Library Social Media Connects Students
After awaiting the perfect cookbook to recreate recipes with her family, Junior Kami Matthews finally encountered the ideal cookbook: Teen Cuisine by Matthew Locricchio.
“I was able to try new foods that I haven’t before and to spend more time with my family when cooking,” Matthews said. “It was nice to eat different meals than the ones we usually make.”
However, the method in which Matthews heard about this cookbook was new to the MHS Library this year: Instagram.
Matthews anticipates that other students will benefit from the Library’s new Instagram page, @mhslibrariansharitz.
The owner of this page, Brittany Sharitz, head librarian, said the Instagram page plays a role in the overall connection between the Library and students.
“I think students who are following my Instagram account are much more informed on the events and new materials in the Library than students who don’t follow me,” Sharitz said. “It takes less effort on a student’s part to follow me than it does to continuously check the Library website or read emails we could send.”
Normally, the Instagram posts include motivational quotes from books, seasonal book stacks, event details and book reviews. Also new to the Library and featured on Instagram are the various take-home kits that have been offered as well as the inaugural Feature Teacher book clubs.
For example, the DIY Candy Sushi Take-home kit has been a big success, Sharitz said. The Library received 10 requests in the first two days, and most of the requests were from Instagram followers. The most recent take-home kit includes a DIY Yarn Craft Kit in which students can “learn to knit or crochet,” according to the Instagram post.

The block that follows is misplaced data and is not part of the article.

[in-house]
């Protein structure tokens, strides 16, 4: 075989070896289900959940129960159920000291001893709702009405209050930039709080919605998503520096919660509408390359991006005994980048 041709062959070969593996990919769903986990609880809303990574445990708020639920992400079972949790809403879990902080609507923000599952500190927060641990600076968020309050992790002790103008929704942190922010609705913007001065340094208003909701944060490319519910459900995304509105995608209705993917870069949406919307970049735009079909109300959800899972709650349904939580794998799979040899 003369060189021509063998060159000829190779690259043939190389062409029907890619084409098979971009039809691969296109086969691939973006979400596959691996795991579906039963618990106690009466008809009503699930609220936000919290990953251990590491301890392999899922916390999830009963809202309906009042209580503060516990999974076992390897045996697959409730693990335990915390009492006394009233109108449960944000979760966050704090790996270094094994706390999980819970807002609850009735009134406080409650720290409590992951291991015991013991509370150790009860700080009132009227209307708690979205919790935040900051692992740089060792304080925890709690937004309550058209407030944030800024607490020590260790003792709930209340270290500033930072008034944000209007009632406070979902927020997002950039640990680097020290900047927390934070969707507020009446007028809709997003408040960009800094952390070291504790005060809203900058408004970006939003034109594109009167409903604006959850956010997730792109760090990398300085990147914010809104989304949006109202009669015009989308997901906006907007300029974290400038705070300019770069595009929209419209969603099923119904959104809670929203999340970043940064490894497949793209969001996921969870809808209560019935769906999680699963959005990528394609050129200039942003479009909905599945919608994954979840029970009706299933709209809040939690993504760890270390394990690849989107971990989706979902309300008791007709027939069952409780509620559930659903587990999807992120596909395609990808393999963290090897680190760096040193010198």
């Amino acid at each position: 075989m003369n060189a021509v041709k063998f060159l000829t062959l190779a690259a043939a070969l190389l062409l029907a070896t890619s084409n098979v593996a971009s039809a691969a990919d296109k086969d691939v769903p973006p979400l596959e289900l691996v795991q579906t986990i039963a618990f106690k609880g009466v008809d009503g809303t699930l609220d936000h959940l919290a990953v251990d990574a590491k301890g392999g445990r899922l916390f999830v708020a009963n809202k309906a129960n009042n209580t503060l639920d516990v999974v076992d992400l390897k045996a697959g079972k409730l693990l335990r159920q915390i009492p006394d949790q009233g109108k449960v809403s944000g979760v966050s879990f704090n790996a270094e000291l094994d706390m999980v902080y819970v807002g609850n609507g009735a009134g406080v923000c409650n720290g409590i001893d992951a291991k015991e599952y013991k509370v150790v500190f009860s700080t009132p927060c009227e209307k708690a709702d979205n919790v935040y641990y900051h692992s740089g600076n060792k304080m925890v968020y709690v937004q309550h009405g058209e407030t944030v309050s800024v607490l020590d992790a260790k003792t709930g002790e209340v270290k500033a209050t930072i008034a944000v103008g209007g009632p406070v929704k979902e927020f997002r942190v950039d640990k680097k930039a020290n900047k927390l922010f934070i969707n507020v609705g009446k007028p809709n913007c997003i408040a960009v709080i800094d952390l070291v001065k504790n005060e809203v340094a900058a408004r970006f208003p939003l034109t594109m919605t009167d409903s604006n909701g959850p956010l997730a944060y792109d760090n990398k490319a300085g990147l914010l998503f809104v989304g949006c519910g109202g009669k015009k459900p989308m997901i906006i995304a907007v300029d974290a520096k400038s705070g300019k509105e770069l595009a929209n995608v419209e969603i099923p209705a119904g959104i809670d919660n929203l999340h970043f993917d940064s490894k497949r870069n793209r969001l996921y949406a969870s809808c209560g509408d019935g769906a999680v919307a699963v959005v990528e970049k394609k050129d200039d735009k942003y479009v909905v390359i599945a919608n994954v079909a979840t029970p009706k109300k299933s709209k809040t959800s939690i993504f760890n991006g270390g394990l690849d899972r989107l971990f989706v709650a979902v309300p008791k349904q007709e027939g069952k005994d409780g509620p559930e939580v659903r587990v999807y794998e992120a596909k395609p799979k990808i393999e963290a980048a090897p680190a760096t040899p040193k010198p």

In addition to improvements in the online spaces, the Library staff also has improved the physical collection to make it more accessible and appealing to the students. The staff has weeded out old books and replaced them with new ones as well as reorganized the collection based on genre.
Sharitz said these processes have provided opportunities for an improvement to the collection as well as enhance the productivity of the overall system.
“It can be difficult not seeing everyone we’re used to interacting with on a daily basis during the school year,” Sharitz said. “[But] this way, my students know what I’m reading, what materials the Library is purchasing, events we’re promoting, and I enjoy seeing what content students like.”
Laura Marie Coverstone, language arts teacher, said these unprecedented times have also seen new opportunities for the students in the form of Library activities.
“This year, students were able to interact with a virtual Library and participate in a wide-range of activities that were catered to their interests and social platforms,” Coverstone said. “Many of my students said they loved the various activities that they could participate in and learned a lot.”
Coverstone also has found the Library and the staff helpful for book recommendations, information on how to access online copies of books and how to obtain a public Library card.
“The Library staff has done a fantastic job of providing students with so many virtual options,” Coverstone said. “Whether students decide to stay out of the Library or venture in, I have no doubt that the librarians will continue to push out new materials and find new and exciting ways to get students involved in reading.”
Akhila Swarna, sophomore, is the Arts & Entertainment Editor of the Messenger. She enjoys participating in Speech and Debate and volunteering at animal...